Gérard Gertoux, The Pharaoh of the Exodus, Fairy tale or real history? (unpublished 2017).

As we have seen the current “war of liberation against the Hyksos” is the result of Egyptian propaganda which began very early with Kamose, successor and brother of Seqenenre who died suddenly in a disaster. According to The Quarrel of Apophis and Sekenenre, we know that Seqenenre, the last pharaoh of the 17th dynasty (1544-1533) met Apopi just before dying. Surprisingly, Apopi had been the last Hyksos king of the 15th dynasty (1613-1573), 40 years earlier! According to the Egyptian account, Apopi had given Seqenenre an unspecified disturbing message just before his death and we also know, according to the mortuary statue of Ahmose Sapaïr, who was crown prince, that he also died in a dramatic and unexplained way shortly before his father. There is no mention of war, but only two strange complaints: Apopi worshipped his unique God “Lord (baal)” and he could not stand in Avaris that the hippos of Thebes (900 km farther) made too much noise.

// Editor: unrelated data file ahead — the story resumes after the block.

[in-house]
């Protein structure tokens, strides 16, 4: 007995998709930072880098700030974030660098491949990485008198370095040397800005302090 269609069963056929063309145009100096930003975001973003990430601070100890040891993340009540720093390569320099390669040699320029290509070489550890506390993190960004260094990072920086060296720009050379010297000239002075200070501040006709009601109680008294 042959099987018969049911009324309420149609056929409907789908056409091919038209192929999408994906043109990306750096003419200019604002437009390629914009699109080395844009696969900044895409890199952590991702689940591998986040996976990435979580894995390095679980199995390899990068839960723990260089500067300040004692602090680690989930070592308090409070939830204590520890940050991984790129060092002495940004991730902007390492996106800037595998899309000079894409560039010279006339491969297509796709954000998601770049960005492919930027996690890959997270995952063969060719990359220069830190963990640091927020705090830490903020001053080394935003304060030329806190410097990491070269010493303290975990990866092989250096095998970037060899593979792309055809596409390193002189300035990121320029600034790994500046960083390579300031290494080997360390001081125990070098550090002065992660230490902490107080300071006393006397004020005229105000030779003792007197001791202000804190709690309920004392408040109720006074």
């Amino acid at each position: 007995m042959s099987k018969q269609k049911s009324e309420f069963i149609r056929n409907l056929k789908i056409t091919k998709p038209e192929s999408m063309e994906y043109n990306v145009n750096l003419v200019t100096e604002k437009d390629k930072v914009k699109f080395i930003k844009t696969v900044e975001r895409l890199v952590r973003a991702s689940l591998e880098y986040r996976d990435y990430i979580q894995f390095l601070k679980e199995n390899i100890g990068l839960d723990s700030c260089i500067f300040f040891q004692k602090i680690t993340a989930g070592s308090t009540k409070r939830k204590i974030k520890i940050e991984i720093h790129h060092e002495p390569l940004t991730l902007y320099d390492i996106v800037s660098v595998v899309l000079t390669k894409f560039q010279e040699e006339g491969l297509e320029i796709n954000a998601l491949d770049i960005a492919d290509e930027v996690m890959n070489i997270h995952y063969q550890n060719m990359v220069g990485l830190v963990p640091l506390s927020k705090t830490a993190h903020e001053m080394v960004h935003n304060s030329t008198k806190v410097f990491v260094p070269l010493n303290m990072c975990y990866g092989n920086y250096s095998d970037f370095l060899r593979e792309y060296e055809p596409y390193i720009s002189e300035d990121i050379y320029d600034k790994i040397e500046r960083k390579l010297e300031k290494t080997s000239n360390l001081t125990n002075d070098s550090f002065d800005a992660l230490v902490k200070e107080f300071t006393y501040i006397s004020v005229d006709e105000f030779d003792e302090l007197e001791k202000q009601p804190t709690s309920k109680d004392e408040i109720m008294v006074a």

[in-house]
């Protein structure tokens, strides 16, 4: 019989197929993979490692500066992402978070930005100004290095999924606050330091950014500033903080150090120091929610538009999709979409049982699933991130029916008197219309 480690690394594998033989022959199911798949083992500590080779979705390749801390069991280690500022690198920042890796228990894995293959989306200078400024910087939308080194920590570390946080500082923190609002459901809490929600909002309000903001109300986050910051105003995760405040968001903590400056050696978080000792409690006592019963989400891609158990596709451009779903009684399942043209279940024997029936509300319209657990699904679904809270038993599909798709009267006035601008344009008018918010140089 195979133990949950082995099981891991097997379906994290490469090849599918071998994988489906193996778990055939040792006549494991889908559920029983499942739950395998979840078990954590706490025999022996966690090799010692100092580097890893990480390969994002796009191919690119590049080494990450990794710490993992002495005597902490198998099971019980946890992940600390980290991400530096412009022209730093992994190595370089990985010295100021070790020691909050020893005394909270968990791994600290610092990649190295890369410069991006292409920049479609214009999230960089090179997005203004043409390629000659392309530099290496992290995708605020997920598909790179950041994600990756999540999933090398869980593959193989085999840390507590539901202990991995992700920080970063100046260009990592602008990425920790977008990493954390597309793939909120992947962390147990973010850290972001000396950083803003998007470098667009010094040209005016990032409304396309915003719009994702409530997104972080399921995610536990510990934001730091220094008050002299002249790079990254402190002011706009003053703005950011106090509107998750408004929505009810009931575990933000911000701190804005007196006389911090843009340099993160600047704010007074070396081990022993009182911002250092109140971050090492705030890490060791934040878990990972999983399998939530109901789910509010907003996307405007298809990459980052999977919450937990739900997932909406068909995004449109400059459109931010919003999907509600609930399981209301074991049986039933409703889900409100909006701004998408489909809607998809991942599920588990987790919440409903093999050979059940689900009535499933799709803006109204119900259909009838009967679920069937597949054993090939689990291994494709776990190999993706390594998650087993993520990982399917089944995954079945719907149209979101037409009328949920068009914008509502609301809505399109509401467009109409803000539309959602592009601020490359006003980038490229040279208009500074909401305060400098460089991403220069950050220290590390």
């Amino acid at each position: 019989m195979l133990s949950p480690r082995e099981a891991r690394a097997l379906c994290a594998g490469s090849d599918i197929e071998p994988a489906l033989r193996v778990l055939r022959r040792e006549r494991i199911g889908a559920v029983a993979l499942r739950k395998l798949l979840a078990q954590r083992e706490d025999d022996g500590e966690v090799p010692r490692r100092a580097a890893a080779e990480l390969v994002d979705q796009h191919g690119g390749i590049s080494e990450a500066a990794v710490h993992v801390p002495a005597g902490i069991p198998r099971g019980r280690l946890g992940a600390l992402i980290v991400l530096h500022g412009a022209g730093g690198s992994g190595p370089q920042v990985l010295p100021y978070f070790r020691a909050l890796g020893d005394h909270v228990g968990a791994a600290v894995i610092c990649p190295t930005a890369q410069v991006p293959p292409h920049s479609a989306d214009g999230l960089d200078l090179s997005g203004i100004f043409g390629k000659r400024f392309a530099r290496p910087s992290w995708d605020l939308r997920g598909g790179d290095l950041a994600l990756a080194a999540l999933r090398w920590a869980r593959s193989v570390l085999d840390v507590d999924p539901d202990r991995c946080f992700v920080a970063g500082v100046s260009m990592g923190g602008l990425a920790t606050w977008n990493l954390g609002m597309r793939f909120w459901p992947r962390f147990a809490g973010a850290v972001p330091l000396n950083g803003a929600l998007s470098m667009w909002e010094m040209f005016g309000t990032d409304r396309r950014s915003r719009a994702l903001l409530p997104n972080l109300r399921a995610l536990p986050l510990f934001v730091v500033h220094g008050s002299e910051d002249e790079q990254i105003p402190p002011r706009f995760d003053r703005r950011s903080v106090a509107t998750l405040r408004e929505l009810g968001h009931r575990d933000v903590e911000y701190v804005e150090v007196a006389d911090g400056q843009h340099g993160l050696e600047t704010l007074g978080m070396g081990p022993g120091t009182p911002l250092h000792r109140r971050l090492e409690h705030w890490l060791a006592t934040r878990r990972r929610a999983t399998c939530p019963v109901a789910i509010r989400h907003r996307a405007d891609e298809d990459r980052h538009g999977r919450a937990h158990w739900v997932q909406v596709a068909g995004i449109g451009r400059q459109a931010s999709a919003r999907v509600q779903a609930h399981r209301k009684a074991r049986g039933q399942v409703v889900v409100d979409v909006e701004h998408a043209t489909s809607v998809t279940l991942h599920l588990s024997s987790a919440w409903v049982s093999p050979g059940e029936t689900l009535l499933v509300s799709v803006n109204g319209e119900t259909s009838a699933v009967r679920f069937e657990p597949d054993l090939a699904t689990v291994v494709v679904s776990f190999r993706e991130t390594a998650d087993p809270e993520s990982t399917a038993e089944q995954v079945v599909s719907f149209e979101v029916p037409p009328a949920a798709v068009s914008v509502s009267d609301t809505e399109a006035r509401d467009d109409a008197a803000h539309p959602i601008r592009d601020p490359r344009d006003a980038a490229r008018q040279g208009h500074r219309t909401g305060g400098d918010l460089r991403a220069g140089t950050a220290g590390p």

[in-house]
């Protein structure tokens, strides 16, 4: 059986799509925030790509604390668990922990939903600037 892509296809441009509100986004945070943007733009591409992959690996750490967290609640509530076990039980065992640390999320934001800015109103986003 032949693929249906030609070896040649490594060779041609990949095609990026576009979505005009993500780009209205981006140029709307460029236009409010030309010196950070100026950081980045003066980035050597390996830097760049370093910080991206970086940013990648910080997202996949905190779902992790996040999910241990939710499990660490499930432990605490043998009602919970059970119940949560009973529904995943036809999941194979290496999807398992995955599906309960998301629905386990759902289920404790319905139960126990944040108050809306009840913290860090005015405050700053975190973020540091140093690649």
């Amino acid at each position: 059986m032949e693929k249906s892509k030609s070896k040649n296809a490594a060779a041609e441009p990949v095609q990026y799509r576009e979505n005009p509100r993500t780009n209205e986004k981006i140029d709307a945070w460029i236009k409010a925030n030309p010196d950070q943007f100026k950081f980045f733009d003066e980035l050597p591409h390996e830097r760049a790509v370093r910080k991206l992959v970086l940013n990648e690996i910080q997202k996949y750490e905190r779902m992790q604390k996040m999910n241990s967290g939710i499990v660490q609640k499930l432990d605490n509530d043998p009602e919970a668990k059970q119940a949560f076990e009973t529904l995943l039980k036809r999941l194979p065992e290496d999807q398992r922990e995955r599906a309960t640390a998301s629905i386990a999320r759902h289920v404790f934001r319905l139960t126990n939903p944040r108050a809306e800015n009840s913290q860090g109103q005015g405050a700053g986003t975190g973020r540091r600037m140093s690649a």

James 2008

Peter James, The Alleged “Anchor Point” of 732 BC for the Destruction of Hazor V. Antiguo Oriente 6 (2008), 137–183.

All previous discussions of the chronology of Iron Age Hazor assume as an “anchor point” the destruction of Hazor V by Tiglath-pileser III in 732 BC. Re-examination of Yadin’s case for this date shows that it was merely an assumption on his part. A review of the dating evidence – partly historical but principally the input from the independently dateable archaeological chronologies of Cyprus, Phoenicia, Mesopotamia and Egypt – suggests that Hazor V fell much later than 732 BC. Consequently both the Yadin (”high”) and Finkelstein (”low”) models for the chronology of Iron II Hazor are working from an incorrect baseline. A model is offered here which, while arguing a shift of the Iron IIA period from the tenth to ninth century BC, does not unduly compress Strata X-VII, closes the alleged long settlement gap at the site during the Neo-Babylonian to Early Persian period and resolves numerous dating anomalies arising from imported finds.